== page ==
Imagine you are at the edge of the sea on a day when it is difficult to say where the land ends and the sea begins and where the sea ends and the sky begins. Sea kayaking lets you explore these and your own boundaries and broadens your horizons. Sea kayaking is the new mountaineering.
Wednesday, May 12, 2010
No egos at Portencross!
When we arrived at Ardrossan on sunny morning in early March, the flags in the ferry's rigging were snapping in the wind. But we were protected by the high sea wall and could not see the sea, so we left two shuttle cars and drove the other two cars with the kayaks to Portencross. We planned our usual route, Wee Cumbrae, Bute, Sannox, Brodick and ferry home. There were white horses to the horizon as SW F5 wind blew across the Clyde from Arran. The waves were crashing in on the rocks. It looked like it might be a tricky launch. Tony, Jim, Phil and I looked at one another and, as one, shook our heads. There are no egos at seakayakphoto.com. We are at the gentlemen end of the sea kayaking spectrum. There was just time to return to Ardrossan! Plan B was to ferry glide across to Brodick on Arran and enjoy a Calmac breakfast aboard MV Caledonian Isles!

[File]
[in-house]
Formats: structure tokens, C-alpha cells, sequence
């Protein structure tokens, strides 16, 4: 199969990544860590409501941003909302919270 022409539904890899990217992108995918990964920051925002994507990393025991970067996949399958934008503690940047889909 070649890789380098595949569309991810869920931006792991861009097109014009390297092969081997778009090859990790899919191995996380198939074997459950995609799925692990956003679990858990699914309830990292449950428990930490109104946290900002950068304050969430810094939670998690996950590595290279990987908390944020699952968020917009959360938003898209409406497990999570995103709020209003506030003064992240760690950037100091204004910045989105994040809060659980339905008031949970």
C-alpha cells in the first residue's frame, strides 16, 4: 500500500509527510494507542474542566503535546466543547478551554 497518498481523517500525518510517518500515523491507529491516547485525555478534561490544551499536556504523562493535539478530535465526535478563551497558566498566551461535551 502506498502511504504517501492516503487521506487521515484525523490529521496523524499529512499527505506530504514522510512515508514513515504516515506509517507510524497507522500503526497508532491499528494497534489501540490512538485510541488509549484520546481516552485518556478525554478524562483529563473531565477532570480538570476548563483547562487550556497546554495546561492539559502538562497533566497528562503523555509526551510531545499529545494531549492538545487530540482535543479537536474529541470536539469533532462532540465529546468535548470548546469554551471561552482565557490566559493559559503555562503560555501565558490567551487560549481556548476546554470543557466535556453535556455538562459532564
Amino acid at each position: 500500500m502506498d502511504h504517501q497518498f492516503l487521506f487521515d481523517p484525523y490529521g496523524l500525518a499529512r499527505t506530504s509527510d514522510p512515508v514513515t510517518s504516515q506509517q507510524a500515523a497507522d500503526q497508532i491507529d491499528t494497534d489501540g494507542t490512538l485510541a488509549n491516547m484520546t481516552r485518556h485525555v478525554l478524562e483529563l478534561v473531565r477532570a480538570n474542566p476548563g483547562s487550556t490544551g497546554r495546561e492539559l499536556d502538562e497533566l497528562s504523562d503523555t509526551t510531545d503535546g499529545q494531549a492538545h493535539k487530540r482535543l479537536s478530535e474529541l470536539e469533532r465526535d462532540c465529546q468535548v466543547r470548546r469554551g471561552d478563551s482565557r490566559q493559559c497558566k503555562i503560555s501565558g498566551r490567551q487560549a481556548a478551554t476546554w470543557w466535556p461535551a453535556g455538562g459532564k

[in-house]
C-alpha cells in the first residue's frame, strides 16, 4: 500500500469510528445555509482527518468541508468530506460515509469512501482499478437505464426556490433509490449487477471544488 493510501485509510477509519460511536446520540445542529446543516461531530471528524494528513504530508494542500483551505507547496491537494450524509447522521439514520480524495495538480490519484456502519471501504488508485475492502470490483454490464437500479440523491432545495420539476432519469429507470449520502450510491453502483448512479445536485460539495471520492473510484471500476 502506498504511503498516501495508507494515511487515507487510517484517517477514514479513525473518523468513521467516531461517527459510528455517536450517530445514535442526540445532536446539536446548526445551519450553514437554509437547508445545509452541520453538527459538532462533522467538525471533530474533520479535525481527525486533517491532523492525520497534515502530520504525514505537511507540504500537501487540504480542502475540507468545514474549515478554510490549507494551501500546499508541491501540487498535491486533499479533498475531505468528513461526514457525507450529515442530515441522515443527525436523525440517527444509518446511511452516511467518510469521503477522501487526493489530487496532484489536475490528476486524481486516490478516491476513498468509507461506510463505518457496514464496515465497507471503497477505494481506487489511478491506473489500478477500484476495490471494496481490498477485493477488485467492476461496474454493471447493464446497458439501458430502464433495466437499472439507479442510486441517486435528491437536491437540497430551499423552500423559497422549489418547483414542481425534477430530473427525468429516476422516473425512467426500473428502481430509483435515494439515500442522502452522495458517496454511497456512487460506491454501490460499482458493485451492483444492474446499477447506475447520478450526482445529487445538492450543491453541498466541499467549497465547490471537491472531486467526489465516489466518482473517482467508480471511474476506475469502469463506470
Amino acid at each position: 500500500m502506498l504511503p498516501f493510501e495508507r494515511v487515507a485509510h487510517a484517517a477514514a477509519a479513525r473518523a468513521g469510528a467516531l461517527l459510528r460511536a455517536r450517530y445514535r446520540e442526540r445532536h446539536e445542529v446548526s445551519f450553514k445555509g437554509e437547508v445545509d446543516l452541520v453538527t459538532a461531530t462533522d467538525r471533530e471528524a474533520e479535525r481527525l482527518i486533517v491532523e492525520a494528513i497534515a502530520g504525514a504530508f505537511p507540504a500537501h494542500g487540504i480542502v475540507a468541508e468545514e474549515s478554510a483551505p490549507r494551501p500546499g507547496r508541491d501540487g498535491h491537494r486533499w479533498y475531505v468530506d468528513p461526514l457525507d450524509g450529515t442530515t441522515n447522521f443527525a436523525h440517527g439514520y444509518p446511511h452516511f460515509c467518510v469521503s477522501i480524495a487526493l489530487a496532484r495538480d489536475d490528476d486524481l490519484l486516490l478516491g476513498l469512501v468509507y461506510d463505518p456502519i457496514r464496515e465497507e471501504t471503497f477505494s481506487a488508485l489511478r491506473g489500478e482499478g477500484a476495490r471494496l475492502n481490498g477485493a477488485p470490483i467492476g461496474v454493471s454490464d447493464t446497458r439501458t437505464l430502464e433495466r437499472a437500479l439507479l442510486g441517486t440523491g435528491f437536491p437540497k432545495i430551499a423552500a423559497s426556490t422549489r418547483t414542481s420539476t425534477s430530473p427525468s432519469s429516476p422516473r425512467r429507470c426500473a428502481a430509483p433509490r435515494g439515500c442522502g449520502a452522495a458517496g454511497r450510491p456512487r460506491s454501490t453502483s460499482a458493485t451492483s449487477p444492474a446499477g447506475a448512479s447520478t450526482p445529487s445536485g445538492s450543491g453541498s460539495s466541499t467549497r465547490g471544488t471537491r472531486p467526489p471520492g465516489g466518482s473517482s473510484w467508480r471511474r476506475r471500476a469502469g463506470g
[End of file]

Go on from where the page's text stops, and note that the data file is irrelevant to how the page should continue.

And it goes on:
Unusually we were asked to to tie the kayaks up to the ferry's sides on the car deck. The crew expected a rough crossing. Phil felt a little queasy after his second sausage but later as the ferry pulled into the shelter of Brodick Bay, her motion eased and stomachs settled.